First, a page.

What is Reinheitsgebot?
Reinheitsgebot (pronounced Rhine-heights-ga-boat) meaning “purity order” refers to a series of regulations limiting the ingredients in German beer to water, barley and hops. Although previous purity laws exist, the 1516 Bavarian law is recognized for laying the foundation for future regulations. By 1906, Bavarian purity laws were applied across Germany, though it was not referred to as Reinheitsgebot until the formation of the Weimer Republic in 1918.
Bavarian Purity Laws
Duke Wilhelm IV enacted the 1516 Bavarian purity laws primarily as a form of consumer protection to prevent price gouging from innkeepers, and to ensure the availability of wheat and rye for bakers to produce of affordable bread. Initially these laws were also designed to eliminate problematic methods of preservation, including using soot, stinging nettle and henbane. Religious conservativism was also at play, to supress use of plants in Pagan rituals suck as gruit, henbane, belladonna or wormwood.
German Unification & Purity Laws
The 1516 Bavarian Purity Laws were a precondition of Bavaria’s participation of German unification of 1871. North German brewers used additives not allowed in Bavarian beer, and although they were not banned altogether, imperial law of 1873 imposed an additional tax. The purity laws did evolve slightly, and as early as the mid 1500s, ingredients like coriander, bay leaf and wheat were also permitted. Yeast was not mentioned in the 1516 laws, but it was considered part of brewing process as it was often transferred from one batch to the next. The addition of yeast became allowed as it was later understood that brewers were able to add it as a specific ingredient.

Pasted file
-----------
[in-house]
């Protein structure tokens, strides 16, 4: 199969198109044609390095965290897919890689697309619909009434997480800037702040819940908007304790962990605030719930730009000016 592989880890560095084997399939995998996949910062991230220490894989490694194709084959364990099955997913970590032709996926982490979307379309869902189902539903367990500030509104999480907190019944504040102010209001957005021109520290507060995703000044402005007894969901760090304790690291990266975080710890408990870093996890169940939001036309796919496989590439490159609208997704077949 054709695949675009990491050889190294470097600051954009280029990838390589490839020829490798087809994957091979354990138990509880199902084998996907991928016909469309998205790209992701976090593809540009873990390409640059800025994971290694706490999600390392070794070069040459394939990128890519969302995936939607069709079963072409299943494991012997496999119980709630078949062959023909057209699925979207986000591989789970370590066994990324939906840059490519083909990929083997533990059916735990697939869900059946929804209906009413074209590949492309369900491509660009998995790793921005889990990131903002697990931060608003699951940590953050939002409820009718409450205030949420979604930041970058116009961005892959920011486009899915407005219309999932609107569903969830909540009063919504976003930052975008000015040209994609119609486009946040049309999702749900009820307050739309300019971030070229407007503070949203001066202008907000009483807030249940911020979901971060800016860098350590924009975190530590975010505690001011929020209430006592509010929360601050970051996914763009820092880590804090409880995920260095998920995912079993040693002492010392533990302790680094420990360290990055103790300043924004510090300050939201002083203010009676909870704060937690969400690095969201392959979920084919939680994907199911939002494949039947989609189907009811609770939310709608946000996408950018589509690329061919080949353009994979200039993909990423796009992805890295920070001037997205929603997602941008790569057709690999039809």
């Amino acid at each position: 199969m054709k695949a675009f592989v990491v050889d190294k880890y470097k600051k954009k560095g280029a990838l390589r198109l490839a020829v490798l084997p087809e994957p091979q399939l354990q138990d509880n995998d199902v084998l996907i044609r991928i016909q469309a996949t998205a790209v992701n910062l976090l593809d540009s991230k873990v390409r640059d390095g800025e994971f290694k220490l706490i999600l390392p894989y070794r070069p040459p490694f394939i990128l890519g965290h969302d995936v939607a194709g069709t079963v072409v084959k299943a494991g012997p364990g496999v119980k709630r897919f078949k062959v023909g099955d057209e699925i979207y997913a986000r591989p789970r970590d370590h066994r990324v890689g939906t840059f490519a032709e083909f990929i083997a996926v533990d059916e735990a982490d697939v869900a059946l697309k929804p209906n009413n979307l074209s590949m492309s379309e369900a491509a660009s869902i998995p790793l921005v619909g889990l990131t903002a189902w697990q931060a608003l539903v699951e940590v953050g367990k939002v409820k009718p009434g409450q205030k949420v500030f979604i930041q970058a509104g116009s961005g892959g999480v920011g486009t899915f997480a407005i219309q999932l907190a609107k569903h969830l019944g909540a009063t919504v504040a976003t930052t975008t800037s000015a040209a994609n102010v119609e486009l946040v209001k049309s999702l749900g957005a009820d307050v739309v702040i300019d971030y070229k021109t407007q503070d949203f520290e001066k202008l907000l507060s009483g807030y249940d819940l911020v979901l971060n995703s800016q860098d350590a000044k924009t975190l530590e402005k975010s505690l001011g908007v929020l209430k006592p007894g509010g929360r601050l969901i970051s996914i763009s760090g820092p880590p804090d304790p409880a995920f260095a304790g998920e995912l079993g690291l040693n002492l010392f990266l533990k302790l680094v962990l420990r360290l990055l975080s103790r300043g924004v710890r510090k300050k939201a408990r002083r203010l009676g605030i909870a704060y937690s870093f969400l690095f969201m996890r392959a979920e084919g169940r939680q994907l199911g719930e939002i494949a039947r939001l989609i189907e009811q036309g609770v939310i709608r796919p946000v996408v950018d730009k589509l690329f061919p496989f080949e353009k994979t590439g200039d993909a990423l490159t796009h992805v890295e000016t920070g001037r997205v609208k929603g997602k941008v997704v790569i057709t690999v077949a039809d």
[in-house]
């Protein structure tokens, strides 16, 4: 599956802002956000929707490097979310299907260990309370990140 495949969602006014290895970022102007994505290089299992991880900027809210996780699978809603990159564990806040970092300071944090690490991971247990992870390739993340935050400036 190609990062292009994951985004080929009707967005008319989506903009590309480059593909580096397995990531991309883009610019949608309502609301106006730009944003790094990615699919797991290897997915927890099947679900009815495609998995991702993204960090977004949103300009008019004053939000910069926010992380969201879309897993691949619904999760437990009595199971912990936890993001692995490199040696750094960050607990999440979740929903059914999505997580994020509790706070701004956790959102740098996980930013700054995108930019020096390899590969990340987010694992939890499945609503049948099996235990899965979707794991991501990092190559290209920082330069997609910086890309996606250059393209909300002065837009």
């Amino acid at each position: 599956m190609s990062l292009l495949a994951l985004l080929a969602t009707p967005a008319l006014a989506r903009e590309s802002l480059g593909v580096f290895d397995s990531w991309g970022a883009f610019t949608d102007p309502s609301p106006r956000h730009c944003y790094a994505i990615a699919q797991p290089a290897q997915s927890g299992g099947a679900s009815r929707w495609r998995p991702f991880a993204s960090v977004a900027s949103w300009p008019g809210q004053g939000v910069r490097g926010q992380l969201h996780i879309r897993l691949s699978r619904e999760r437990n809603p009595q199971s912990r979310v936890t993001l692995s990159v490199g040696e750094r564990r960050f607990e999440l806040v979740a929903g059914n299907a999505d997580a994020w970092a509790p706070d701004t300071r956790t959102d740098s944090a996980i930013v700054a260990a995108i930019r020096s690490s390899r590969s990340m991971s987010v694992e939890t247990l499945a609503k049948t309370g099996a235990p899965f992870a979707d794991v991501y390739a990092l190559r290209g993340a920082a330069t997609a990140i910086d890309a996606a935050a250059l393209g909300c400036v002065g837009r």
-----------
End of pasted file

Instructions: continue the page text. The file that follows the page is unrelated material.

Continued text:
German purity laws are often criticized for being protectionist, and in 1987 Germany was forced by court order to allow the importation of non-Reinheitsgebot beer. In 1993, purity laws were revised to permit the use of malted grains, finings and other stabilizing agents, powdered hops and hop extracts for bottom-fermenting beer. Top fermenting beer were subject to the same rules, but were permitted to use a wider variety of malted grains and sugar for flavour and colouring. Since 2005, purity laws allow for additional ingredients to be used in brewing, but the product cannot be labelled as beer. In 2015, the Bavarian Brewers’ Association voted in favour of revisions allowing other natural ingredients into beer.
Many Germans proudly consider purity laws as a part of their cultural identity, while others argue that protectionist laws have hindered Germany’s adoption of popular beer trends. Beer purity laws remain a hotly debated topic – will Germany uphold purity standards to preserve their cultural identity or will be more creative license be granted to brewers in a growing craft beer industry?
(Leah is a Toronto based freelance writer as well as Head Beer Weenie and a server at C’est What)